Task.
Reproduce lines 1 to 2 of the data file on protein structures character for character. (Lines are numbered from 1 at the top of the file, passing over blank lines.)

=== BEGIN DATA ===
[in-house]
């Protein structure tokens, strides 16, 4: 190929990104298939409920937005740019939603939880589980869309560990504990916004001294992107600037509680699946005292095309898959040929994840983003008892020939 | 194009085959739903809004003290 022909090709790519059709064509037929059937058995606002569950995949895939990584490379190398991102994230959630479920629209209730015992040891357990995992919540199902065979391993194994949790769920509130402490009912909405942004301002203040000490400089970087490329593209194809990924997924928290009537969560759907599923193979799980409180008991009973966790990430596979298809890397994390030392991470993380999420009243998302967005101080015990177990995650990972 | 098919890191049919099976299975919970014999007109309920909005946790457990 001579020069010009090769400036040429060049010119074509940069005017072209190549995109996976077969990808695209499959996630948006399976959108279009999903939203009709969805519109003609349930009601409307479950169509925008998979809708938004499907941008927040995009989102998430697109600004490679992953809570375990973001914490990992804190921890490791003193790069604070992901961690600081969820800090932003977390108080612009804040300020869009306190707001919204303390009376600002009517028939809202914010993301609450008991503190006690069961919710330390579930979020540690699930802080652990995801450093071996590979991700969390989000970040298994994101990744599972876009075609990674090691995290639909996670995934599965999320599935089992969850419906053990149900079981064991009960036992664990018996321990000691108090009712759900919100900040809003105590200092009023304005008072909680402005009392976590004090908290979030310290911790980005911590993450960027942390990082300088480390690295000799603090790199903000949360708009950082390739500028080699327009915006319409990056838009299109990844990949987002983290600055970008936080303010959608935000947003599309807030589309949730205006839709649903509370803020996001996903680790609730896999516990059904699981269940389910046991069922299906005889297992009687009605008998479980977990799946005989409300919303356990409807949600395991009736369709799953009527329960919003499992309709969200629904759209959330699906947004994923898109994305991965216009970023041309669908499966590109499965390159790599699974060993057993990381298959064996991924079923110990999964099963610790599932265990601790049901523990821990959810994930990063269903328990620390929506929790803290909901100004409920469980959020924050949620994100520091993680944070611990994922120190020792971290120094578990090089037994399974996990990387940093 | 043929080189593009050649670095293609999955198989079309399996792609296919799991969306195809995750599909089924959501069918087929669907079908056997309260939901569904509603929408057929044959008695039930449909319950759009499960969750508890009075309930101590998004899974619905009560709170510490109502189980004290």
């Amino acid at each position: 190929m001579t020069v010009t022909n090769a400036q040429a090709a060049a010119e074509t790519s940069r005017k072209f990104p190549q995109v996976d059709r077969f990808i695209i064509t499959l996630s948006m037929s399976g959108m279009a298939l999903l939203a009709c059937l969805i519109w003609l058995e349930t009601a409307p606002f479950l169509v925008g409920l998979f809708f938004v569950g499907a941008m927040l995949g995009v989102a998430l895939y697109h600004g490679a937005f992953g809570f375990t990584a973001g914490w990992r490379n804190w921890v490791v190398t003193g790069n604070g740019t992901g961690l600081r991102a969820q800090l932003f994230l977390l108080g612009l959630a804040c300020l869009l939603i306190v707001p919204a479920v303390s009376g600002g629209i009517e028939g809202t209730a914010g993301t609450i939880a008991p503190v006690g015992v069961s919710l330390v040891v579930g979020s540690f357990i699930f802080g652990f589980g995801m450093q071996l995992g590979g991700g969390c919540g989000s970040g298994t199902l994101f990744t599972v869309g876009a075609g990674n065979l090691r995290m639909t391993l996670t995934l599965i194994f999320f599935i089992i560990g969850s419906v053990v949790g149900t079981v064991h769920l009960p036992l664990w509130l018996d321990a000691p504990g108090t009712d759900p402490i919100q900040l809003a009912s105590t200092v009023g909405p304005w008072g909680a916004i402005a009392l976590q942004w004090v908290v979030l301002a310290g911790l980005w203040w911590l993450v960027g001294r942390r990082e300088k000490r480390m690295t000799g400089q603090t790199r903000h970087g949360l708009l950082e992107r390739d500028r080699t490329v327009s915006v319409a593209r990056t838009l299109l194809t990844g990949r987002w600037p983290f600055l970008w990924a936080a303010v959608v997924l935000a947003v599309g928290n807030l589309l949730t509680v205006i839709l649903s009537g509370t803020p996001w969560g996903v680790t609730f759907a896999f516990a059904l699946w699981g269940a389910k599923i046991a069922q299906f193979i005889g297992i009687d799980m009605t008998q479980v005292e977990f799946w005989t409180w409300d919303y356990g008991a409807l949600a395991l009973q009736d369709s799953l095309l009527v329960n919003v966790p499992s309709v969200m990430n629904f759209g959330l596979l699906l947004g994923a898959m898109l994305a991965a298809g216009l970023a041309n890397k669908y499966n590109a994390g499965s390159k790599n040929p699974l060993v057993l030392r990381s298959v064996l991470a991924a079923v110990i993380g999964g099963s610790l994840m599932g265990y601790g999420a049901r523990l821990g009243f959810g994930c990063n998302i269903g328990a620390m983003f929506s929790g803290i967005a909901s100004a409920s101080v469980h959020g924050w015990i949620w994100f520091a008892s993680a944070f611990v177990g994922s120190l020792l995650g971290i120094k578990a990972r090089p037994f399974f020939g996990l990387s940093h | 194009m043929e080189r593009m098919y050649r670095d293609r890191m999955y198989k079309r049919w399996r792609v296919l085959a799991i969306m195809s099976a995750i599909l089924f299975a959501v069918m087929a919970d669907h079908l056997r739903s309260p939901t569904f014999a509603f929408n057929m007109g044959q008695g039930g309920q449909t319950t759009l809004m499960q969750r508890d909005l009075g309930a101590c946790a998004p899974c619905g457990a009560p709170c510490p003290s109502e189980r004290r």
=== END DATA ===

[in-house]
């Protein structure tokens, strides 16, 4: 190929990104298939409920937005740019939603939880589980869309560990504990916004001294992107600037509680699946005292095309898959040929994840983003008892020939 | 194009085959739903809004003290 022909090709790519059709064509037929059937058995606002569950995949895939990584490379190398991102994230959630479920629209209730015992040891357990995992919540199902065979391993194994949790769920509130402490009912909405942004301002203040000490400089970087490329593209194809990924997924928290009537969560759907599923193979799980409180008991009973966790990430596979298809890397994390030392991470993380999420009243998302967005101080015990177990995650990972 | 098919890191049919099976299975919970014999007109309920909005946790457990 001579020069010009090769400036040429060049010119074509940069005017072209190549995109996976077969990808695209499959996630948006399976959108279009999903939203009709969805519109003609349930009601409307479950169509925008998979809708938004499907941008927040995009989102998430697109600004490679992953809570375990973001914490990992804190921890490791003193790069604070992901961690600081969820800090932003977390108080612009804040300020869009306190707001919204303390009376600002009517028939809202914010993301609450008991503190006690069961919710330390579930979020540690699930802080652990995801450093071996590979991700969390989000970040298994994101990744599972876009075609990674090691995290639909996670995934599965999320599935089992969850419906053990149900079981064991009960036992664990018996321990000691108090009712759900919100900040809003105590200092009023304005008072909680402005009392976590004090908290979030310290911790980005911590993450960027942390990082300088480390690295000799603090790199903000949360708009950082390739500028080699327009915006319409990056838009299109990844990949987002983290600055970008936080303010959608935000947003599309807030589309949730205006839709649903509370803020996001996903680790609730896999516990059904699981269940389910046991069922299906005889297992009687009605008998479980977990799946005989409300919303356990409807949600395991009736369709799953009527329960919003499992309709969200629904759209959330699906947004994923898109994305991965216009970023041309669908499966590109499965390159790599699974060993057993990381298959064996991924079923110990999964099963610790599932265990601790049901523990821990959810994930990063269903328990620390929506929790803290909901100004409920469980959020924050949620994100520091993680944070611990994922120190020792971290120094578990090089037994399974996990990387940093 | 043929080189593009050649670095293609999955198989079309399996792609296919799991969306195809995750599909089924959501069918087929669907079908056997309260939901569904509603929408057929044959008695039930449909319950759009499960969750508890009075309930101590998004899974619905009560709170510490109502189980004290």